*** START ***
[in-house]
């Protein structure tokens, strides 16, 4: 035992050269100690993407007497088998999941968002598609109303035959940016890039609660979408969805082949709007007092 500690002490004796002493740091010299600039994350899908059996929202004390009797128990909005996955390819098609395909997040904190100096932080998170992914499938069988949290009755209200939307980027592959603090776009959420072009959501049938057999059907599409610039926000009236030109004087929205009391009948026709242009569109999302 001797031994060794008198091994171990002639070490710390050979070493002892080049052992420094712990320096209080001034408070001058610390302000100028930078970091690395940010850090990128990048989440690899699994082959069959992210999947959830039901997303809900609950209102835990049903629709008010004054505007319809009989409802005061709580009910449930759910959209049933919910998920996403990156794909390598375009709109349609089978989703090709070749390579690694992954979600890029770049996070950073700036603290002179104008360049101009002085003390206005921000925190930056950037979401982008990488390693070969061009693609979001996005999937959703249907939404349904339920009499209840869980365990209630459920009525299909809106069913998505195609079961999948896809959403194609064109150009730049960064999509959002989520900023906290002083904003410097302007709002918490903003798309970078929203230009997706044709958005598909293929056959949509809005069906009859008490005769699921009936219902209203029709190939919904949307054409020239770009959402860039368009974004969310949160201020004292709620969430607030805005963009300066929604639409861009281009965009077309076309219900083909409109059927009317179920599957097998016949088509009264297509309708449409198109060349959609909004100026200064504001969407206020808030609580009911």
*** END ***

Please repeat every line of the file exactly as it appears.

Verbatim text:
[in-house]
């Protein structure tokens, strides 16, 4: 035992050269100690993407007497088998999941968002598609109303035959940016890039609660979408969805082949709007007092 500690002490004796002493740091010299600039994350899908059996929202004390009797128990909005996955390819098609395909997040904190100096932080998170992914499938069988949290009755209200939307980027592959603090776009959420072009959501049938057999059907599409610039926000009236030109004087929205009391009948026709242009569109999302 001797031994060794008198091994171990002639070490710390050979070493002892080049052992420094712990320096209080001034408070001058610390302000100028930078970091690395940010850090990128990048989440690899699994082959069959992210999947959830039901997303809900609950209102835990049903629709008010004054505007319809009989409802005061709580009910449930759910959209049933919910998920996403990156794909390598375009709109349609089978989703090709070749390579690694992954979600890029770049996070950073700036603290002179104008360049101009002085003390206005921000925190930056950037979401982008990488390693070969061009693609979001996005999937959703249907939404349904339920009499209840869980365990209630459920009525299909809106069913998505195609079961999948896809959403194609064109150009730049960064999509959002989520900023906290002083904003410097302007709002918490903003798309970078929203230009997706044709958005598909293929056959949509809005069906009859008490005769699921009936219902209203029709190939919904949307054409020239770009959402860039368009974004969310949160201020004292709620969430607030805005963009300066929604639409861009281009965009077309076309219900083909409109059927009317179920599957097998016949088509009264297509309708449409198109060349959609909004100026200064504001969407206020808030609580009911």